Thursday, December 22, 2011

The Ol' Heave-Ho-Ho-Ho

In this photo, taken in 2008, Police Chief Dan Pancoast of Bethlehem, Pennsylvania, throws a Christmas tree. Why? Because that’s part of how he celebrates Christmas – by participating in the annual "Tree Toss" which raises money for charity.

Last year, Chief Pancoast won the contest over former Bethlehem Police Commissioner Stuart Bedics. This year, current Police Commissioner Jason Schiffer pitched a tree some 17 feet, defeating Pancoast’s throw of 15 feet 3 inches.

Lots of good-natured ribbing was taking place, as is predictable when any group of men enter into any sort of contest. Chief Pancoast noted that the mayor keeps changing police commissioners "faster than some hotels changes linens." The problem with that, said the Chief, is that "They keep getting younger and stronger."

A Christmas Tree Toss is a rather unusual event, but a worthwhile one since it benefits charitable organizations. This year the Juvenile Diabetes Research Foundation and the Turning Point of Lehigh Valley were among the beneficiaries.

Photo by Bill Adams, courtesy of the Express-Times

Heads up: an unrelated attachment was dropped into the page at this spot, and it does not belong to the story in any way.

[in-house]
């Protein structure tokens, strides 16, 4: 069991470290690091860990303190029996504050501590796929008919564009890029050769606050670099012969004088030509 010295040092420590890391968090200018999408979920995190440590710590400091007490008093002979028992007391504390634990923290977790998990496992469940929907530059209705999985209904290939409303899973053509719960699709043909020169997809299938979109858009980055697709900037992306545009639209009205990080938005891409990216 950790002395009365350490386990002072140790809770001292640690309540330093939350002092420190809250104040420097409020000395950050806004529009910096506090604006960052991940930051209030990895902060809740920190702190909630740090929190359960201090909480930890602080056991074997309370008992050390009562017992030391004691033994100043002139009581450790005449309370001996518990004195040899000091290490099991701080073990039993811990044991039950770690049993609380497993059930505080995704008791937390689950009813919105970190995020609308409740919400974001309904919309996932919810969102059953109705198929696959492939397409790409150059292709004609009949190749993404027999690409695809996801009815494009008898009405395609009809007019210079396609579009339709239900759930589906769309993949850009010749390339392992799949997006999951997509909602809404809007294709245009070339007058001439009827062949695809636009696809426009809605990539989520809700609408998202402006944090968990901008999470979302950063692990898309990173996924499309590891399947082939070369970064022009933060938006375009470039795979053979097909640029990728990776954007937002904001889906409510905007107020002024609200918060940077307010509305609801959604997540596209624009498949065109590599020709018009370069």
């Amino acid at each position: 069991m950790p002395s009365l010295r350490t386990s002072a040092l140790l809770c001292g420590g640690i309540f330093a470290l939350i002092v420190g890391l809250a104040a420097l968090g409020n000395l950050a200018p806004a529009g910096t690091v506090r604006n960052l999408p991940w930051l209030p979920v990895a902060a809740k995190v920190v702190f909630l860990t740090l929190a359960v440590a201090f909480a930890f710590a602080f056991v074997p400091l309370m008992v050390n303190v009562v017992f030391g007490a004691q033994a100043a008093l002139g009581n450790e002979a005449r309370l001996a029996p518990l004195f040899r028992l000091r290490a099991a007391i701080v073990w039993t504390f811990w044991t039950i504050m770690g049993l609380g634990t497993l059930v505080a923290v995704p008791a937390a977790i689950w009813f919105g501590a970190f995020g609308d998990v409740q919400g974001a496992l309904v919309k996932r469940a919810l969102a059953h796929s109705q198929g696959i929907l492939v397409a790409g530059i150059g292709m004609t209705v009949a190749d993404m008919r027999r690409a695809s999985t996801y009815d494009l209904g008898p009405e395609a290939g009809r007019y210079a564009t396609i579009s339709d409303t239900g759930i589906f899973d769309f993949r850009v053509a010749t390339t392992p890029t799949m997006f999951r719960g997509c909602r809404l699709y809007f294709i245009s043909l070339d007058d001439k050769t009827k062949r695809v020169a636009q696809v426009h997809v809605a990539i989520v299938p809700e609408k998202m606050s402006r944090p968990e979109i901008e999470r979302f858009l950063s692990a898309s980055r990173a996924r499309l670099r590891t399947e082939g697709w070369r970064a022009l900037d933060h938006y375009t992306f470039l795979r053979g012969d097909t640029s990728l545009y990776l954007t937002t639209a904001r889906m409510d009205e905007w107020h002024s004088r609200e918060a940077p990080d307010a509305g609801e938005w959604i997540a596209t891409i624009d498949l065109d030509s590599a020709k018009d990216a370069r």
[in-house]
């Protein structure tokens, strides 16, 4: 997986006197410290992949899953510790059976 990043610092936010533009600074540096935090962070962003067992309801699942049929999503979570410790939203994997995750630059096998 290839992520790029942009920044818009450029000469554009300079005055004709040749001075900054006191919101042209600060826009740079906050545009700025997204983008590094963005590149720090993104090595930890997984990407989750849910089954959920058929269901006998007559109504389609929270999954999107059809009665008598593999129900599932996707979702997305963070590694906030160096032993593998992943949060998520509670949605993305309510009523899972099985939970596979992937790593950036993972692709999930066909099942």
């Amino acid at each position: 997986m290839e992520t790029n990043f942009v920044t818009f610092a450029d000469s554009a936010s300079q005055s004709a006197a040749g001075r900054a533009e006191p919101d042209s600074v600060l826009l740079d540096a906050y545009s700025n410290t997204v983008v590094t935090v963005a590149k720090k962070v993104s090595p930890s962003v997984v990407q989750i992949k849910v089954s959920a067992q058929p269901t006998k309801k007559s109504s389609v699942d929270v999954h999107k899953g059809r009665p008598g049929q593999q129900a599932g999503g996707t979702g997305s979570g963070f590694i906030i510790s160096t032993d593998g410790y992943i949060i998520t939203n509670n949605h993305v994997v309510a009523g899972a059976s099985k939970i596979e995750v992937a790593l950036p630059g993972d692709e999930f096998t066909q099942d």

Friday, December 16, 2011

How to Trade in Stolen Property

In the photo is a rather uncommon car, a 1962 Dodge Lancer station wagon. This particular Lancer has an interesting story, a story about its theft and recovery.

A fellow named Stan Aiton bought this car only last year, but he’d been saving parts for the restoration and modification of just such a car for the last 41 years -- ever since a neighbor gave him some rare Lancer parts when he was 15 years old. So Stan was crushed when the Lancer, fitted with those parts, was stolen earlier this year. Thanks to the actions of some Good Samaritans and understanding police, however, the car is back in Stan’s possession.
Stan bought the Lancer last March when living in Virginia and almost immediately began stripping it down for restoration.  He said the car was about 60 percent complete – including new paint, a new windshield and newly reupholstered seats – when he took a job in Texas in January of this year. Without a garage in which to keep the Lancer after his move, Stan stored it in a 24-foot enclosed trailer, and kept the trailer parked at a storage lot in Duncanville, Texas.